Abortion Story #198: From A Teacher in Tennessee

Roar will publish a first-person story about abortion, “My Abortion: A Daily Story,” every day for at least 365 days. Below, JD talks about how she found many aspects of her abortion experience surprising – from the complexity of making a decision despite never wanting to be a mother, to feelings of grief. A teacher from the middle of Tennessee, she published her story on the blog of the Tennessee Stories Project.


“I wanted to tell my story because I feel like I can offer a different perspective. I don’t have any kids and I’m older. I was 39 when I got pregnant. And I never was the type of woman who had an urge to have children—it was never like a question. And, so, when I got pregnant it was unexpected and it was the first time in my life when I had to ask myself that question- “do I want to be a mom?” And I was surprised that that question was so hard for me to ask. And my boyfriend, whom I’m still with, had stated from the beginning that he never wanted to have kids. He has no interest in being a father.

[W]hen I got pregnant I knew that if I were to go through with the pregnancy, I would have to raise the kid on my own. So that became another part of the question. Is this something that you can do by yourself? I’ve always been pro-choice but it had been a label I had given myself that was out there because I’d never had to think about it. When I started asking myself those questions, the answers were more complicated and much heavier than I had anticipated. So I knew that I could not raise a kid on my own. I know there are women who do it and they do a fantastic job. But that’s not something I feel like I was capable of doing in a healthy, holistic manner. And I’m a teacher, so I see what our community does to kids and it’s just not a good place to have children and I didn’t want to contribute to that either. And so, I went ahead and said I’m going to get an abortion and the thing that surprised me was how hard of a decision it was. I had no idea.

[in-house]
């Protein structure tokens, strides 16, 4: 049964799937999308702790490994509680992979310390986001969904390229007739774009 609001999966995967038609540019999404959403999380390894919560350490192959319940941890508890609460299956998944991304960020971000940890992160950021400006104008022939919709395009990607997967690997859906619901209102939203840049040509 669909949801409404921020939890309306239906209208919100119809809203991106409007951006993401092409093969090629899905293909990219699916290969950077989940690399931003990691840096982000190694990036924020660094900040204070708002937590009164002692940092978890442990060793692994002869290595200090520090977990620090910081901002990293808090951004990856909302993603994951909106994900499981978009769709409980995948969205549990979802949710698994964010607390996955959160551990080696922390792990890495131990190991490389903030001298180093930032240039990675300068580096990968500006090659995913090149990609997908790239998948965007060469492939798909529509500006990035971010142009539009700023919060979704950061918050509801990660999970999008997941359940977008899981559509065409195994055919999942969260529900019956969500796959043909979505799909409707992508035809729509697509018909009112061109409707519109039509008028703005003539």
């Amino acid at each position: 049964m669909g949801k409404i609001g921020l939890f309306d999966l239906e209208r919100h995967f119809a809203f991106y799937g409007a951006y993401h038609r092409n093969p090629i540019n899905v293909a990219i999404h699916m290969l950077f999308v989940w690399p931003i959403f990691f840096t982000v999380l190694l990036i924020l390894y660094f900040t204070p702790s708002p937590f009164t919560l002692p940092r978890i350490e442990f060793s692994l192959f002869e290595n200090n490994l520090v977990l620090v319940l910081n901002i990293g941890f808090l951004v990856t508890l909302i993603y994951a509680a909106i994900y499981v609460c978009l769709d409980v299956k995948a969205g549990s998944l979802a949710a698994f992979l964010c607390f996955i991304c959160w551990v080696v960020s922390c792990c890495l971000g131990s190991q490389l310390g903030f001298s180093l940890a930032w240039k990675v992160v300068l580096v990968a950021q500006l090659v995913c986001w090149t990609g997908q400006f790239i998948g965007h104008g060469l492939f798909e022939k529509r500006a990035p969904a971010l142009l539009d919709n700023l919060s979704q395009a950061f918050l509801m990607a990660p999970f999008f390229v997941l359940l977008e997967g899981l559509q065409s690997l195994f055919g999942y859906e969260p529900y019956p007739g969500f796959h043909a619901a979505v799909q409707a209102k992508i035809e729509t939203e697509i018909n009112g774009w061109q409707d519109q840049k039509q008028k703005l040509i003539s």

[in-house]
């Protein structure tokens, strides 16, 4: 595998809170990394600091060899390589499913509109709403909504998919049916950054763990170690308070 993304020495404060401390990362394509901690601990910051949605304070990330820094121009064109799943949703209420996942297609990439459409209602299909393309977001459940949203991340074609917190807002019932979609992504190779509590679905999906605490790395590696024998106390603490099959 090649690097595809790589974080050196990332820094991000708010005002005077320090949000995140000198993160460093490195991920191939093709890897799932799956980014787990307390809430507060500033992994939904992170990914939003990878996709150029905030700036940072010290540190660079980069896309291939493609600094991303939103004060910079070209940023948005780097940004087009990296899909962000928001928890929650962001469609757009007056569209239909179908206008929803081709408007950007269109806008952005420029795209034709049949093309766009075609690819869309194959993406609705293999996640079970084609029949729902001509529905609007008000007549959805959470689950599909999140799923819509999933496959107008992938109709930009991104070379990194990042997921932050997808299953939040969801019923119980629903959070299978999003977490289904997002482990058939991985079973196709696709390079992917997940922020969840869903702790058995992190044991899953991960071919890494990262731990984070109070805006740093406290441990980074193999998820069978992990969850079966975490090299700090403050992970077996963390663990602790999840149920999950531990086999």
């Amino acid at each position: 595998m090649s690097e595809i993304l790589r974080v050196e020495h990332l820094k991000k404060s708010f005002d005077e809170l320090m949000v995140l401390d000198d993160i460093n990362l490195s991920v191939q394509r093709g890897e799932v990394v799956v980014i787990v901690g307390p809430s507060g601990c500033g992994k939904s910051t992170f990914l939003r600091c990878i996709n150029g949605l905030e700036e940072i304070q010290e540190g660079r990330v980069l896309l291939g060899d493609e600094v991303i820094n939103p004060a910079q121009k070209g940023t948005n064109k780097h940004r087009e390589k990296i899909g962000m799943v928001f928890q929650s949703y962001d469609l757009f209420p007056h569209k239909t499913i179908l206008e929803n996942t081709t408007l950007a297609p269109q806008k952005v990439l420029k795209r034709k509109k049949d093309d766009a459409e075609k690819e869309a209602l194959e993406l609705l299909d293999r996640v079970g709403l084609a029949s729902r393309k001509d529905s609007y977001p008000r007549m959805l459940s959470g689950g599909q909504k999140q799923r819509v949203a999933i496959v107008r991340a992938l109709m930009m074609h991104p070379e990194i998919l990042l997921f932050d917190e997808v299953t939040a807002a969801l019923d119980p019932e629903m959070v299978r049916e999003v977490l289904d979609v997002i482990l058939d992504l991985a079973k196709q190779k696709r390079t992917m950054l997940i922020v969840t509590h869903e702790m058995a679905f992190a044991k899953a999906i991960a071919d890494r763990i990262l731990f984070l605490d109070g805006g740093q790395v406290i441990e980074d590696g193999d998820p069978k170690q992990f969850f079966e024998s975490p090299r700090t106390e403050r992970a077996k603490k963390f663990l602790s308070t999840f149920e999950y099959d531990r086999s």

When I made that decision, I was able to go to Planned Parenthood. Well, first I went to my doctor and it was weird because they didn’t ask me—they just assumed I was keeping this baby. So, they put me on vitamins and started scheduling follow up appointments and I felt like I was doing something wrong….I made an appointment with Planned Parenthood. I felt like I was lucky because there’s one in Nashville and I didn’t have to drive 6 hours to get to one in a different state. Then I remember thinking before it–I couldn’t remember about legislation about listening to the heartbeat. I didn’t know if that had passed so I was nervous about that…”

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